There is a phenomenon among babies and infants called “failure to thrive.” This may happen when newborns or infants have their physical needs met but do not respond normally. Sometimes the bond between child and caregiver isn’t strong enough. Orphans raised in institutions with overworked staff also suffer from failure to thrive. It is not enough to fill our stomachs with nutrients. Food keeps our bodies alive, but it does not meet our deeper needs for affection, human contact, compassion, and finding a purpose in life. When caregivers have little time to engage with the children under their care, the children begin to suffer from lack of human bonding.
Jesus knows our spiritual well-being is as crucial to our overall health as our emotional well-being is crucial to our physical health. Jesus goes beyond meeting our needs for belonging, security, community, and purpose—he provides eternal life.
God provided manna for the Israelites in the desert—physical sustenance, but they died. Jesus is the living bread from God who sustains us spiritually so that we can experience fullness of life on earth and in eternity.
Through Christ, God is always ready to feed us. God comes to us in many ways—intimate relationships with family and friends, worship, service to others, scripture, and the incredible world all around us. Our ritual of Holy Communion regularly reminds us to pause and partake of Christ, the Bread of Life.

Lord God, you provide for all our needs. May we turn to you to address our spiritual needs even when our physical needs are being met. Amen.

Pray the Scriptures Using Audio Lectio
Read John 6:35, 41-51

0 Comments
Log In to leave a comment
Lectionary Week
August 6–12, 2018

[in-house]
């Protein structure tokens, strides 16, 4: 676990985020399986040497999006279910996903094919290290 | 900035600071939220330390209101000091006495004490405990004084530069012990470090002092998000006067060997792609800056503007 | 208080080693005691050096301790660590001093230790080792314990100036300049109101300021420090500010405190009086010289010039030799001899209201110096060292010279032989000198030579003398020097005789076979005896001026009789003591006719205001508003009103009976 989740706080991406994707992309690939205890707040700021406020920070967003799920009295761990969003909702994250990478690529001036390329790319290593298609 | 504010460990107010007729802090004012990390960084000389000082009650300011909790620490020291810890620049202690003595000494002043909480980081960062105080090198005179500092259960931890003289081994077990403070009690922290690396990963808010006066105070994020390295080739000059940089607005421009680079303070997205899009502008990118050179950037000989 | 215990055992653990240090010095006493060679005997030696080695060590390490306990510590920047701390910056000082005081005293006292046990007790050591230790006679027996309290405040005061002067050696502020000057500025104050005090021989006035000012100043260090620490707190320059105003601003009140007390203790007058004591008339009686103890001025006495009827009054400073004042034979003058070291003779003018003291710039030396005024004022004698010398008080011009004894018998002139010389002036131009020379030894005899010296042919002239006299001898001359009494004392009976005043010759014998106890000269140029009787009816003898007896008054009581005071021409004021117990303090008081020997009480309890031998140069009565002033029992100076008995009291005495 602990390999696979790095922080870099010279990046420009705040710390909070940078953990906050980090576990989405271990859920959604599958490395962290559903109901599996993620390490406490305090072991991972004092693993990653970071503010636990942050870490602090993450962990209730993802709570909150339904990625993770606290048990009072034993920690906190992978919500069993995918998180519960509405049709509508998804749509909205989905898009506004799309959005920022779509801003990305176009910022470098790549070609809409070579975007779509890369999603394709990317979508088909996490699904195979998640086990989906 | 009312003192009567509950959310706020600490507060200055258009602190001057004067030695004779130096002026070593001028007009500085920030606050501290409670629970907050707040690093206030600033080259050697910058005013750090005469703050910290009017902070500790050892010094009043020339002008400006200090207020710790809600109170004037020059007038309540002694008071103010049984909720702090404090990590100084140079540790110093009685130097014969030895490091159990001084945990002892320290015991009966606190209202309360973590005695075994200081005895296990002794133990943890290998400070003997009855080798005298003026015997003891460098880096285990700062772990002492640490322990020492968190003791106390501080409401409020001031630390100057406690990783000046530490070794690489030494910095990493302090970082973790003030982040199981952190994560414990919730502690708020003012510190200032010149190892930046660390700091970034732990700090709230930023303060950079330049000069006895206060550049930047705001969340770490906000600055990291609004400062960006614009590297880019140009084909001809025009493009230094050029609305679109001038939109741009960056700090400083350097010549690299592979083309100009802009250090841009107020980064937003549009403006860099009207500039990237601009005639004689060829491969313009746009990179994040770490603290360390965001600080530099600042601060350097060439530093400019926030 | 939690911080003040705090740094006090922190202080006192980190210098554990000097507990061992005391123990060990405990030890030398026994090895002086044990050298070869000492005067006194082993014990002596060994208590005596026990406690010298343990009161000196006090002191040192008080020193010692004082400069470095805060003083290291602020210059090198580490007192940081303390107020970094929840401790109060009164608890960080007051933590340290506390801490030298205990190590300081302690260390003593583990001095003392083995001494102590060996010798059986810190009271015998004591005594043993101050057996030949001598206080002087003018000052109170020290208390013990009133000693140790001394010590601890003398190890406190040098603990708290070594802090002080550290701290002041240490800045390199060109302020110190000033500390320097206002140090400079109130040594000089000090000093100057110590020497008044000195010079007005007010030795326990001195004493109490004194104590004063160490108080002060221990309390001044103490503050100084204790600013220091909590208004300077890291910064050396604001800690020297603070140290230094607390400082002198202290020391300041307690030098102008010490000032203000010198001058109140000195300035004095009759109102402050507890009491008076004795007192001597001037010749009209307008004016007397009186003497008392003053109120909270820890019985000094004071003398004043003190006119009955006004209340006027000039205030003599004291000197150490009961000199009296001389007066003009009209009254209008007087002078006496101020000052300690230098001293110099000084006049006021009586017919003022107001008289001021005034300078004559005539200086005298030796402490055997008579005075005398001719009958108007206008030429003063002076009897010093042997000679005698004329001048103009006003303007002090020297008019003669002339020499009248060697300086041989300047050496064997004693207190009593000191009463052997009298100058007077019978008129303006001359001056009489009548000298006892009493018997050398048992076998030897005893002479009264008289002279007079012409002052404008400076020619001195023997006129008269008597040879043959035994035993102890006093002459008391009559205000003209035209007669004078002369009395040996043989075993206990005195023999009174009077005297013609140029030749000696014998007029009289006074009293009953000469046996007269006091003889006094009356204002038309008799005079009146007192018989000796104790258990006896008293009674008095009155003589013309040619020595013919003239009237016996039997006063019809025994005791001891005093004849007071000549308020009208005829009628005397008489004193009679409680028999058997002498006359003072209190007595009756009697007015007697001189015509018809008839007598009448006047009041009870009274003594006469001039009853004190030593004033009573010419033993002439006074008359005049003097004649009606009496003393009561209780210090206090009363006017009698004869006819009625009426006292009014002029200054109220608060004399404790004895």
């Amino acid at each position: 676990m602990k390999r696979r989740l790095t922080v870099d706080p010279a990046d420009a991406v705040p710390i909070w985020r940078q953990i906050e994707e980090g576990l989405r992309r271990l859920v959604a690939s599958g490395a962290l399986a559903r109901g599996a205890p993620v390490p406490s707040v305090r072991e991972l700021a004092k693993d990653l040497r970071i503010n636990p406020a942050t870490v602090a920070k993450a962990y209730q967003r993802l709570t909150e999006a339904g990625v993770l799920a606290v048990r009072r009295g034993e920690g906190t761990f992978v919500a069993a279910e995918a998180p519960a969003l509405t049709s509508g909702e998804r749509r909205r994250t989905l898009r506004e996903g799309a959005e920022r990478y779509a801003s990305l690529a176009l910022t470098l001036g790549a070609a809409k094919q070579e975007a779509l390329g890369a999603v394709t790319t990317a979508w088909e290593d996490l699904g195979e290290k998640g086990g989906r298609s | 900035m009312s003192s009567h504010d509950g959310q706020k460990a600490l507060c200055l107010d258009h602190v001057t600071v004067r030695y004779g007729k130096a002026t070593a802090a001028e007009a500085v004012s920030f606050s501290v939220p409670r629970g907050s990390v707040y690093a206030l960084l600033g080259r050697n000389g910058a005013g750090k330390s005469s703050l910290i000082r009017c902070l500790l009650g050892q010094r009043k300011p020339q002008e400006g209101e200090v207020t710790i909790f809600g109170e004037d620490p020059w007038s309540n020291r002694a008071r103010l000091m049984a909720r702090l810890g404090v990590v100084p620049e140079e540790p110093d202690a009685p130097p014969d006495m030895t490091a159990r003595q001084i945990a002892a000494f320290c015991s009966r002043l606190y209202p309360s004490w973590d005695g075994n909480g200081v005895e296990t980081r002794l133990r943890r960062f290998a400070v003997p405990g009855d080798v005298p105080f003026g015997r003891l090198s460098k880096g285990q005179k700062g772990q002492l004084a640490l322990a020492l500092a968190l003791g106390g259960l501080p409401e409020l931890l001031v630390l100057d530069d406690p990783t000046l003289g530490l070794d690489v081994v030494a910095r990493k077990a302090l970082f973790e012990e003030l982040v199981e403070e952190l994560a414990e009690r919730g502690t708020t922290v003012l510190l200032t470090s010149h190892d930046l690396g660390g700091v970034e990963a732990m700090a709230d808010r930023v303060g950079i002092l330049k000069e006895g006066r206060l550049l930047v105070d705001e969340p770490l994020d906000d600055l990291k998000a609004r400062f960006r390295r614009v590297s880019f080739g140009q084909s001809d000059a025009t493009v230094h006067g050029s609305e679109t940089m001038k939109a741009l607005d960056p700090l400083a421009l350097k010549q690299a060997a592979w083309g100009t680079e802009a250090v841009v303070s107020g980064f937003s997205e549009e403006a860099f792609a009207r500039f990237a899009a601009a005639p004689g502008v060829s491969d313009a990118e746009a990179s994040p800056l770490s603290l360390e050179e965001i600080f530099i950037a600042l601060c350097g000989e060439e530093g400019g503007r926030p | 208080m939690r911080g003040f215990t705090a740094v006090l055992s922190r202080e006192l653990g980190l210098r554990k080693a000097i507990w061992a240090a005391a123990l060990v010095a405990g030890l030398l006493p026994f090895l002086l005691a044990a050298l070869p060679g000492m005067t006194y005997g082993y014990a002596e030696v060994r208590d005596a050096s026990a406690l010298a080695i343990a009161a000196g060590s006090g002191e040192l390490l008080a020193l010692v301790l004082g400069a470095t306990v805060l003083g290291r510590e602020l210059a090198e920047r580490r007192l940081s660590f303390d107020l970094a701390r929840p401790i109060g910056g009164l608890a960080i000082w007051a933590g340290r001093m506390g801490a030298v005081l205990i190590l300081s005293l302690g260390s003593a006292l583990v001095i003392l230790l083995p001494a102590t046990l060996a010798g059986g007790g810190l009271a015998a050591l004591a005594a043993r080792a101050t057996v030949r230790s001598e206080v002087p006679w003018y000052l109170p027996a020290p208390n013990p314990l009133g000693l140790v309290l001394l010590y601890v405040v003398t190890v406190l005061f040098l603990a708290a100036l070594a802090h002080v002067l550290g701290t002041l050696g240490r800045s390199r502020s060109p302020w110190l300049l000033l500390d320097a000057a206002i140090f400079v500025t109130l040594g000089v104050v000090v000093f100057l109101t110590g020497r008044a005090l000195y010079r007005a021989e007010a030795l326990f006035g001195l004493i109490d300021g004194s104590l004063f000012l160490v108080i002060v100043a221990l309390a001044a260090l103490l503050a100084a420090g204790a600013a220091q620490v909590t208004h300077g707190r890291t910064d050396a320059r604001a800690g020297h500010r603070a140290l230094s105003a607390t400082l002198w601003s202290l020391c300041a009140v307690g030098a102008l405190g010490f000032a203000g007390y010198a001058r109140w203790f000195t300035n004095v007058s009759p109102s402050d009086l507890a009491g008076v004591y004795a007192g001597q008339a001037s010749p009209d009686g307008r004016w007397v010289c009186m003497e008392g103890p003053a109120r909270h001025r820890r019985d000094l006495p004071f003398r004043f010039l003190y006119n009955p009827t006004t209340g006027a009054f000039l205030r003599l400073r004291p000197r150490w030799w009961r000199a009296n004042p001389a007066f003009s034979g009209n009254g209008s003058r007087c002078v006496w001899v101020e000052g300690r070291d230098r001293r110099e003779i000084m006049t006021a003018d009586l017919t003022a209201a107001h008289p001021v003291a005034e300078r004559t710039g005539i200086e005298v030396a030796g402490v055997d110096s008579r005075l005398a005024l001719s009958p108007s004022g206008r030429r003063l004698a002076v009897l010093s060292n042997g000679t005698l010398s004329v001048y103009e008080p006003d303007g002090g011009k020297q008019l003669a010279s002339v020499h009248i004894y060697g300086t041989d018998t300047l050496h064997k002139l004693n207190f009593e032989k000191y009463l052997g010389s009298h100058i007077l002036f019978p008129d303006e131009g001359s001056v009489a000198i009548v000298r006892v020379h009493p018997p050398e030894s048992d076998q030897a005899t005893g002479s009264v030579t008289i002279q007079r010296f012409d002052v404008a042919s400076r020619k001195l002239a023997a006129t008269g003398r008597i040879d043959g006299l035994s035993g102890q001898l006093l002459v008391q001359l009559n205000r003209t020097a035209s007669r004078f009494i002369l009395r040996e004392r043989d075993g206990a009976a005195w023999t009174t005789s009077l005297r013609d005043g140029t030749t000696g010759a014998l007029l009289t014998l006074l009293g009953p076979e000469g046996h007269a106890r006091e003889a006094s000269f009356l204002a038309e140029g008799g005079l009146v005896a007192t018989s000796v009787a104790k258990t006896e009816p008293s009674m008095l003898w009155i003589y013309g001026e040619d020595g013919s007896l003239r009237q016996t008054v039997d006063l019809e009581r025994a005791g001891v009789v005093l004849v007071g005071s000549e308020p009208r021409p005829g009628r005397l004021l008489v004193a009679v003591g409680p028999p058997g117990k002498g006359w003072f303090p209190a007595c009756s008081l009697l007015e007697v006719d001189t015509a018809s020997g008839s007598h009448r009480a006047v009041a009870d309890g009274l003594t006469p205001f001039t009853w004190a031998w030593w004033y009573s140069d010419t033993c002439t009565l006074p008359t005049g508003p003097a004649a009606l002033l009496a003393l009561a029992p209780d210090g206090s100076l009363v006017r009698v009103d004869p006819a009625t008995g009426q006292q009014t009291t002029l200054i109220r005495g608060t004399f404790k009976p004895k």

Scripture Overview

David’s family was a mess. Among his children there was rape, murder, and a plot to overthrow him by his son Absalom. Violence followed, and Second Samuel tells the story of Absalom’s death. Even though Absalom had betrayed him, David still loved his son with a parent’s never-ending love—the kind of love that God demonstrates perfectly for us, as David celebrates in Psalm 34. The author of Ephesians warns against acting out of anger, wrath, and malice (the very things that tore apart David’s family). We should instead forgive, as God in Christ has forgiven us. In John, Jesus restates that he is the path to God because he teaches God’s truth. Jesus will give his own life but then raise up those who believe in him.

Questions and Suggestions for Reflection

• Read 2 Samuel 18:5-9, 15, 31-33. When have you been called to “deal gently” with a loved one?
• Read Psalm 34:1-8. Reflect on a time when you were able to intimately “taste and see” God’s goodness in your life.
• Read Ephesians 4:25–5:2. Are your words and actions imitating Christ?
• Read John 6:35, 41-51. God comes to us in unexpected ways. Who have you discounted as a servant of God? How can you support their ministry?

Respond by posting a prayer.

I join many of those who will pray for you as you seek to discern what you are called to be at this moment. May God grant you the courage to fulfill that calling. May we all open our eyes and see the misery, open our ears and hear the cries of God’s people, and, like God through the Lord Jesus Christ, be incarnate amongst them.” 

View a growing list of resources for the spiritual work of overcoming racism.